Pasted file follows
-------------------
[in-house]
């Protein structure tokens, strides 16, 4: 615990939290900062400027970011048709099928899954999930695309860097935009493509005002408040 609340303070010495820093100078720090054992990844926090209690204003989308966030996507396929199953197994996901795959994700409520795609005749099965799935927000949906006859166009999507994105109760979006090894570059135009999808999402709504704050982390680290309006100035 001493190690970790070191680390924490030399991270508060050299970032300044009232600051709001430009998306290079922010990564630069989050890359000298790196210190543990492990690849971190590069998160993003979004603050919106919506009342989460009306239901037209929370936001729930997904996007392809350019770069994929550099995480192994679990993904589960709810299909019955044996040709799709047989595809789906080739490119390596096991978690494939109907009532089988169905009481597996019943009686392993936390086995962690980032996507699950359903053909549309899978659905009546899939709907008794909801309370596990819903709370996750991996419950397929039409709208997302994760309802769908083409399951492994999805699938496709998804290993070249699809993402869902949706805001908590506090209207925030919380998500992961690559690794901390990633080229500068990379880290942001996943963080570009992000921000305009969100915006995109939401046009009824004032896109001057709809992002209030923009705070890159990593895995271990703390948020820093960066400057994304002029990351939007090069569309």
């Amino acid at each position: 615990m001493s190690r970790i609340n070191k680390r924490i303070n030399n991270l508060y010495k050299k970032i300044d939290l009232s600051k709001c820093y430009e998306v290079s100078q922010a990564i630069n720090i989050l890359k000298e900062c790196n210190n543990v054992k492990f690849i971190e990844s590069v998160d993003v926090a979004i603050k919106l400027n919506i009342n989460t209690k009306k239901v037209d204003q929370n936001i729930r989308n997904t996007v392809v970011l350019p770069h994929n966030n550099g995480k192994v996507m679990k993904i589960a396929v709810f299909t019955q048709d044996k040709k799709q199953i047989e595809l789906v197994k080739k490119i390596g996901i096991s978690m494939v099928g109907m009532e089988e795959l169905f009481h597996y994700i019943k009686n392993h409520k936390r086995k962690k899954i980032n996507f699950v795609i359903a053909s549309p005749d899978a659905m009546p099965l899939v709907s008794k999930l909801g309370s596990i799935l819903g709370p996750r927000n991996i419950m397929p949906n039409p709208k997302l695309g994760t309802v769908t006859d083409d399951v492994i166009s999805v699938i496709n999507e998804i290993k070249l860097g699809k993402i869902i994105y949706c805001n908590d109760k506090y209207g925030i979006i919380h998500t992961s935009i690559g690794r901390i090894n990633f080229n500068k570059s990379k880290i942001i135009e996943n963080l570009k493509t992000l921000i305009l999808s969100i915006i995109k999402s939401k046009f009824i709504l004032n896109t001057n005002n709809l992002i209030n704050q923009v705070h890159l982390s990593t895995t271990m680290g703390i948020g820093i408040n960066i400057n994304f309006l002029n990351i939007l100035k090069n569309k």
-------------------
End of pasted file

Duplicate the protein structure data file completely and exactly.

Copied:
[in-house]
């Protein structure tokens, strides 16, 4: 615990939290900062400027970011048709099928899954999930695309860097935009493509005002408040 609340303070010495820093100078720090054992990844926090209690204003989308966030996507396929199953197994996901795959994700409520795609005749099965799935927000949906006859166009999507994105109760979006090894570059135009999808999402709504704050982390680290309006100035 001493190690970790070191680390924490030399991270508060050299970032300044009232600051709001430009998306290079922010990564630069989050890359000298790196210190543990492990690849971190590069998160993003979004603050919106919506009342989460009306239901037209929370936001729930997904996007392809350019770069994929550099995480192994679990993904589960709810299909019955044996040709799709047989595809789906080739490119390596096991978690494939109907009532089988169905009481597996019943009686392993936390086995962690980032996507699950359903053909549309899978659905009546899939709907008794909801309370596990819903709370996750991996419950397929039409709208997302994760309802769908083409399951492994999805699938496709998804290993070249699809993402869902949706805001908590506090209207925030919380998500992961690559690794901390990633080229500068990379880290942001996943963080570009992000921000305009969100915006995109939401046009009824004032896109001057709809992002209030923009705070890159990593895995271990703390948020820093960066400057994304002029990351939007090069569309």
């Amino acid at each position: 615990m001493s190690r970790i609340n070191k680390r924490i303070n030399n991270l508060y010495k050299k970032i300044d939290l009232s600051k709001c820093y430009e998306v290079s100078q922010a990564i630069n720090i989050l890359k000298e900062c790196n210190n543990v054992k492990f690849i971190e990844s590069v998160d993003v926090a979004i603050k919106l400027n919506i009342n989460t209690k009306k239901v037209d204003q929370n936001i729930r989308n997904t996007v392809v970011l350019p770069h994929n966030n550099g995480k192994v996507m679990k993904i589960a396929v709810f299909t019955q048709d044996k040709k799709q199953i047989e595809l789906v197994k080739k490119i390596g996901i096991s978690m494939v099928g109907m009532e089988e795959l169905f009481h597996y994700i019943k009686n392993h409520k936390r086995k962690k899954i980032n996507f699950v795609i359903a053909s549309p005749d899978a659905m009546p099965l899939v709907s008794k999930l909801g309370s596990i799935l819903g709370p996750r927000n991996i419950m397929p949906n039409p709208k997302l695309g994760t309802v769908t006859d083409d399951v492994i166009s999805v699938i496709n999507e998804i290993k070249l860097g699809k993402i869902i994105y949706c805001n908590d109760k506090y209207g925030i979006i919380h998500t992961s935009i690559g690794r901390i090894n990633f080229n500068k570059s990379k880290i942001i135009e996943n963080l570009k493509t992000l921000i305009l999808s969100i915006i995109k999402s939401k046009f009824i709504l004032n896109t001057n005002n709809l992002i209030n704050q923009v705070h890159l982390s990593t895995t271990m680290g703390i948020g820093i408040n960066i400057n994304f309006l002029n990351i939007l100035k090069n569309k």